2016 Books of the Year

The Missing Clue - December 2016 - Bumsted Picks of the Year - Michael's Pick

The Vinyl Detective Mysteries: Written in Dead Wax by Andrew Cartmel
(TP, $19.50, order here)

This year I was a long list judge for "Bloody Scotland". As a result, I read a small pile of not yet released books, and, for the first time in several years, I had already found my book of the year front runner in May; had it ordered by July; and had my statement about it ready to go by late September. Then, in October, the Canadian release was delayed until April 2017.

So while I had subsequently read quite a lot of niche stuff, and even more advance copies, I couldn't find anything that would match my original choice. So, this year, I will instead highlight a debut which should tick a lot of boxes, The Vinyl Detective Mysteries: Written in Dead Wax.

Andrew Cartmel is one of Ben Aaronovitch's TV writing partners, and their mutual influences come quickly to the fore. Rather than fantastical, however, Cartmel is instead taking his inspiration from the cutthroat, yet mundane world of vinyl record collecting. Enter his jazz obsessed cat loving protagonist. Hired to find a rare record, he finds himself on the trail of a pair of killers, in the sights of a femme fatale, and part of an ever-growing conspiracy reaching deeply into the history or recorded music.

Light-hearted, easy reading rarely comes with this balance of complex themes and oddball characters. However, Cartmel should appeal not just to music lovers, but to cosy readers, Aaronovitch fans, and fans of British mysteries in general.  If a book can appeal to that many types of reader, it certainly belongs on this list.

(Book #2 in the series, The Vinyl Detective: The Run Out Groove will be available in May 2017 [pre-order here]. We’re supposed to have Ben Aaronovitch’s ‘Rivers of London’ #6, The Hanging Tree, in mass market at the end of January. This has been pushed back multiple times, but it looks like it’s finally happening [pre-order here].)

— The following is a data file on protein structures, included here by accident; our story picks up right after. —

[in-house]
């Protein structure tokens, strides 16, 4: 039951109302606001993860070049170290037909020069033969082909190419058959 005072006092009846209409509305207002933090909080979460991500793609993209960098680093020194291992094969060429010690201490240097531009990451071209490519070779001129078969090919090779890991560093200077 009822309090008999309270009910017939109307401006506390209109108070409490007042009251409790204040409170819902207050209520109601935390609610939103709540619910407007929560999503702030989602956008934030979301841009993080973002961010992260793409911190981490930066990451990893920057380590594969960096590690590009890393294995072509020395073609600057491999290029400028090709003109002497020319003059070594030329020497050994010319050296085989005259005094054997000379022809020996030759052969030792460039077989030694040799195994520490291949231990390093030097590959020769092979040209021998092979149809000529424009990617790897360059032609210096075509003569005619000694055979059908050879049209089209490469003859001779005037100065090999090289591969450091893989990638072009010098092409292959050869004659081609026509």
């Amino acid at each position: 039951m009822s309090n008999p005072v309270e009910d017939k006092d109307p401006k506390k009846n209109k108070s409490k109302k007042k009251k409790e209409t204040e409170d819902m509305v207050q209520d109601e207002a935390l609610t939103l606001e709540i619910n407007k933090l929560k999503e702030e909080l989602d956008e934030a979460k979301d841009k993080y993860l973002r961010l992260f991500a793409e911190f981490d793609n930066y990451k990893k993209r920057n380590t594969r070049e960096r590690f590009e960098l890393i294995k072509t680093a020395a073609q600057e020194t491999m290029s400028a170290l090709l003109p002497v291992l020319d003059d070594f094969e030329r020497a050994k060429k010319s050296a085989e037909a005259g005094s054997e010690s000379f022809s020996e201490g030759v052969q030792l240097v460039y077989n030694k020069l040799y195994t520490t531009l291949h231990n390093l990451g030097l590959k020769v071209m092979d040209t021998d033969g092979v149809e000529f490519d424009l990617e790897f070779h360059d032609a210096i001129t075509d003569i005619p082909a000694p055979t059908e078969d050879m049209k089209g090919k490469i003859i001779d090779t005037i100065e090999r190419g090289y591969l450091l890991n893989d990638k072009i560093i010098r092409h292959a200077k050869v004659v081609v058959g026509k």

The Missing Clue - December 2016 - Bumsted Picks of the Year - Sian's Pick

A Terrible Beauty by Tasha Alexander
(HC, $36.99, order here)
A Useful Woman by Darcie Wilde
(TP, $20.00, order here)

With five weeks to go in 2016 as of this writing, I’ve read 90 books (of my goal of 100). Of those 90, I rated 13 with 5 Stars, and four of those were mysteries (or books that we carry). It goes almost without saying that I adored Charles Finch’s The Inheritance, but in the end (with only a small bit of family pressure) I chose Tasha Alexander’s A Terrible Beauty as my favourite book of 2016. Her last four books were four star titles for me, which made this an easier decision. We’ve all seen series fall apart when they hit the double digits but this book, #11 in the ‘Lady Emily’ series, breathed new light into the series for me. It’s beautifully and atmospherically written and keeps you guessing right until the end, although I must confess I skipped ahead at one point to soothe my anxiety. We get to spend more time with Emily’s brilliant friend Margaret as well as see flashbacks to when Philip Ashton had first died (before we meet Emily in And Only to Deceive, the first book in the series). But as much as this book is a culmination of the previous 10, a new reader could easily get up to speed due to the nature of the plot. If you lost interest a few books back, I recommend jumping back in so that this title can be the climax of a delightful binge read.